A woman took a DNA test for laughs after joking that she must have been switched at birth because she is “not like” her family – and discovered she had a half-brother.
Farrah Khilji-Holmes (52) met her newfound sibling Steve Bolton (62) for the first time after he traveled to the UK from Canada to see her and her relatives in person.
They had the same father, Dr Mohammad Elijaz Khilji, but different mothers and didn’t know anything about each other until they sent the DNA tests and they matched.
Farrah contacted Steve when his name came back as a match, and when they spoke on a video call, she said it was “like seeing her father in the flesh”.
Now, after chatting for 18 months over video calls and WhatsApp messages, Steve flew to meet Farrah in her home town of Pontefract, West Yorks.
Farrah said: “I just logged on as a joke to see if I was switched at birth. It’s been a bit of a running joke in our family for years.
“I’ve always said I must have been switched at birth because there’s no way I could be part of such a bizarre family.
“So I took a DNA test as a joke and got my mum to do one too. She’s my mom, there’s no doubt about that.
“But it came back with a close match to a man it said was a first cousin or closer, but it couldn’t be certain because it was a wide range.
“I was sitting in the pub when a message came from Steve about 18 months ago and I shouted ‘I’ve got a brother!’
“It is absolutely like seeing father in the flesh. My friends who have seen him say he is the spitting image of my father.”
Dr Khilji had a relationship with Steve’s mother Pamela in London in the 1960s before returning to Pakistan unaware that she was pregnant with his child.
Tragically, Pamela died when Steve was just seven and Dr Khilji died in 1998 having never learned he had another son.
In the meantime, he fathered children in Pakistan and when he returned to the UK, he had two children from a relationship with Sue Burton, Farrah and her sister Zarah.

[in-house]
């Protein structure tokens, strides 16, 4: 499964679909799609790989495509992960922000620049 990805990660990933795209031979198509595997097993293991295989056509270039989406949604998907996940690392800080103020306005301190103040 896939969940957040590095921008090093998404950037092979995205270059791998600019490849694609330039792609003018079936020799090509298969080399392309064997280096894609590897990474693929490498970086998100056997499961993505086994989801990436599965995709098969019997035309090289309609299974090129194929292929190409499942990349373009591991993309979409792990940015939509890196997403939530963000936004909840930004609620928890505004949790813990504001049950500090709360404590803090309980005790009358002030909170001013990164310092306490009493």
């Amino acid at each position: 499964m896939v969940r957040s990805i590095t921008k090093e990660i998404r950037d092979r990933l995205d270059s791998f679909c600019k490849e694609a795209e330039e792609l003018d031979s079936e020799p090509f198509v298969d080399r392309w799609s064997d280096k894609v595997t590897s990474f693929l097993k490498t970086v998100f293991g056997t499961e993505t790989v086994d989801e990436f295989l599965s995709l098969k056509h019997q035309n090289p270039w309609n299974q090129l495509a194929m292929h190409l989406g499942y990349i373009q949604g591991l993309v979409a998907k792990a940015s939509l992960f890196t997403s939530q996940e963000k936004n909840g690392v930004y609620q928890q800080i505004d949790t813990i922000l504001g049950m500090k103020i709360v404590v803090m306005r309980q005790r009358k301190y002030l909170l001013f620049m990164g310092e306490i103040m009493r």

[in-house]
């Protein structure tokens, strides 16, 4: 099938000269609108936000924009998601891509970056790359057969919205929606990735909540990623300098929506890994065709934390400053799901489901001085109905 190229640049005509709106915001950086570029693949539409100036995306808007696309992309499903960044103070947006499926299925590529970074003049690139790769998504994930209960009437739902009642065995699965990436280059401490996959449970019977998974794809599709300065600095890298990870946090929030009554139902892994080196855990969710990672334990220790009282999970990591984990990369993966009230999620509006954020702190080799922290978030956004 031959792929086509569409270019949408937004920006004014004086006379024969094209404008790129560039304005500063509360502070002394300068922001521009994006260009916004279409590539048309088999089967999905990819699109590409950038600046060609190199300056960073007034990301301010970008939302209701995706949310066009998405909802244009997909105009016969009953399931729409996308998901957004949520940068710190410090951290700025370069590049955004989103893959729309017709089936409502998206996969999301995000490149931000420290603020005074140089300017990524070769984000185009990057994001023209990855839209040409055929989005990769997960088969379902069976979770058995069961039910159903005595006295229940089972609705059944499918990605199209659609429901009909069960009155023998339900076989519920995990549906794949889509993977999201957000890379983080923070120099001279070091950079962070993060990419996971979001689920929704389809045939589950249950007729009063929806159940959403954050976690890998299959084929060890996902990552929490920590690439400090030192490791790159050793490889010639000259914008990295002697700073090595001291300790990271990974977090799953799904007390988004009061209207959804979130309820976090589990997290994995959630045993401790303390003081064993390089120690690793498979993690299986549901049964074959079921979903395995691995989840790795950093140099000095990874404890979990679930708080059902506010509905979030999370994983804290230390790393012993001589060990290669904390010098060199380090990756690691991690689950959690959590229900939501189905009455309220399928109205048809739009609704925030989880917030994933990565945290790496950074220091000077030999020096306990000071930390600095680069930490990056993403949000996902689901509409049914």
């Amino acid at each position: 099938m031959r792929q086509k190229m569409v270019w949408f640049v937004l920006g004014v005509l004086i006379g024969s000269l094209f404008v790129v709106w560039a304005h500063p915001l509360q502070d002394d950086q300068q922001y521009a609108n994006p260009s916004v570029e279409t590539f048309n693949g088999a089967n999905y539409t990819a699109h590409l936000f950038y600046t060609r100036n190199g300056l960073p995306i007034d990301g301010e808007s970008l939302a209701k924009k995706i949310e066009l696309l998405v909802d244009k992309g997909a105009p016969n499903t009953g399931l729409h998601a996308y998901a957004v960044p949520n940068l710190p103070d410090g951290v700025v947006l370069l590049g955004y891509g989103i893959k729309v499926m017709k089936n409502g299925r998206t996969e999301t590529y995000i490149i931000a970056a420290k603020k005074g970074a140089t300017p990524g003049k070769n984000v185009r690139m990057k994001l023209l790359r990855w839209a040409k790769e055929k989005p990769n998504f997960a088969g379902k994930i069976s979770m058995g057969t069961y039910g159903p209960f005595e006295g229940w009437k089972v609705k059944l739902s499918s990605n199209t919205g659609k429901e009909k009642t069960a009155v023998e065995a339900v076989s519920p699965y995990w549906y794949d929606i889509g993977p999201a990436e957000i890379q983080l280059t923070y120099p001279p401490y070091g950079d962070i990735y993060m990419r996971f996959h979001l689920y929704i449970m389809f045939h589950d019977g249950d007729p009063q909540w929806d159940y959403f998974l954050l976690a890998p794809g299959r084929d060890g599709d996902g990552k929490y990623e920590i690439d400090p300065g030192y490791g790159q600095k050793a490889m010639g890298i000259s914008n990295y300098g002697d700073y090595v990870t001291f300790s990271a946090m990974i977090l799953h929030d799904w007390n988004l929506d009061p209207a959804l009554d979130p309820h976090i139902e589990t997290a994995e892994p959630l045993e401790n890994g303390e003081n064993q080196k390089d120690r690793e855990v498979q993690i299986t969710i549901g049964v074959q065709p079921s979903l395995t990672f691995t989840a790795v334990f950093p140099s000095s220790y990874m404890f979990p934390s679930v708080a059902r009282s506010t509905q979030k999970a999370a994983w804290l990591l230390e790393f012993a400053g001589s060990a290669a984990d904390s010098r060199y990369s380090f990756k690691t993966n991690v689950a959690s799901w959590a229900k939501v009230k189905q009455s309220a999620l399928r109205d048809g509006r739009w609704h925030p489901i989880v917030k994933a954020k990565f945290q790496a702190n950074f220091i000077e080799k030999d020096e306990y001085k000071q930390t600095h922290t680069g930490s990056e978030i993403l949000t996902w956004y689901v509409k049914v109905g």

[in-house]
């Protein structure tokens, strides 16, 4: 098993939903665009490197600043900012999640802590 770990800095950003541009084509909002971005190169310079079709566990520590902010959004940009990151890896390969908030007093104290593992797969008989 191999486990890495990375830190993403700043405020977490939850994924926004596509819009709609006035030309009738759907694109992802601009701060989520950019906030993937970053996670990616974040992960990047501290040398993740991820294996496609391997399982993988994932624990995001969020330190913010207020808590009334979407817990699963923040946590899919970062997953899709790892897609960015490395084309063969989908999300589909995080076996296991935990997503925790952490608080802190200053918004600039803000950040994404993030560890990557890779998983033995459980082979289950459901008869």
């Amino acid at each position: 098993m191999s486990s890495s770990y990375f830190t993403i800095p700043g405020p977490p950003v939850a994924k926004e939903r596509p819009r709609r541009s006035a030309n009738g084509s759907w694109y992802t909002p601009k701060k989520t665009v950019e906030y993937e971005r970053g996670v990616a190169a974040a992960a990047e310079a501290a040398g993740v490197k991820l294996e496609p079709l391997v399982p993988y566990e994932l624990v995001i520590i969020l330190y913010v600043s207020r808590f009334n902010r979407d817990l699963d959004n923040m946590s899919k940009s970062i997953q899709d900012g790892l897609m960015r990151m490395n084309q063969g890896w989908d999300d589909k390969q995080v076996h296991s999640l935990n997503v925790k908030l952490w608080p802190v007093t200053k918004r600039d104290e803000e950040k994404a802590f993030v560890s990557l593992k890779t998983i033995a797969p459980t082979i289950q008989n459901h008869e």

Farrah also had three other half-siblings that she knew about growing up, but she never knew about Steve until her DNA test results came back.
Farrah added: “I sent the information to my mum and she filled in the gaps, she said Steve is most likely my half brother.”
“My father had me and my sister with my mother. My father looked after all his children and if he had known he had another child we would have known about it.
“Dad was a big part of our life, if he had known about Steve he would have made sure he was part of our family too.
“He took an active role in all the children’s lives and there is no way father would have seen any of his children taken care of.”
Steve was born in London and he knew nothing about his father other than his nickname and that he had connections to Karachi.
After his mother died of pneumonia, Steve spent time in an orphanage before his grandparents took him to Jamaica where his mother was born.
But when his grandmother fell ill, he was placed back in an orphanage in Jamaica before being adopted by a Canadian family, and he lived in Toronto from the age of 13.
He said that after his adopted mother died, he got his birth certificate and started looking for his father.
Two years ago, he began researching his family history and sent off a DNA sample that returned a pair of cousins.
But was about to give up when out of the blue he got a message from Farrah asking if he was her brother.
While in the UK, Steve visited his father’s grave before meeting Farrah, who he said was “very emotional”.
Steve said: “After you’ve waited so long, it’s hard to believe it’s happened.
“It’s completely surreal, I didn’t know how to process it.”
“As I got older, a friend helped me get my English birth certificate. My wife did all the research and got me on Ancestry.com.
“I got a couple of hits from cousins, but I was about to cancel my membership when Farrah messaged.
“She put her hand out to say I think you’re my half brother and started asking questions about dad.
“When she sent me a picture of dad, I showed it to one of my aunts on my mum’s side and she said, ‘that’s the trick’.
“I hope this encourages other people who have been adopted to do their research because it’s really amazing.”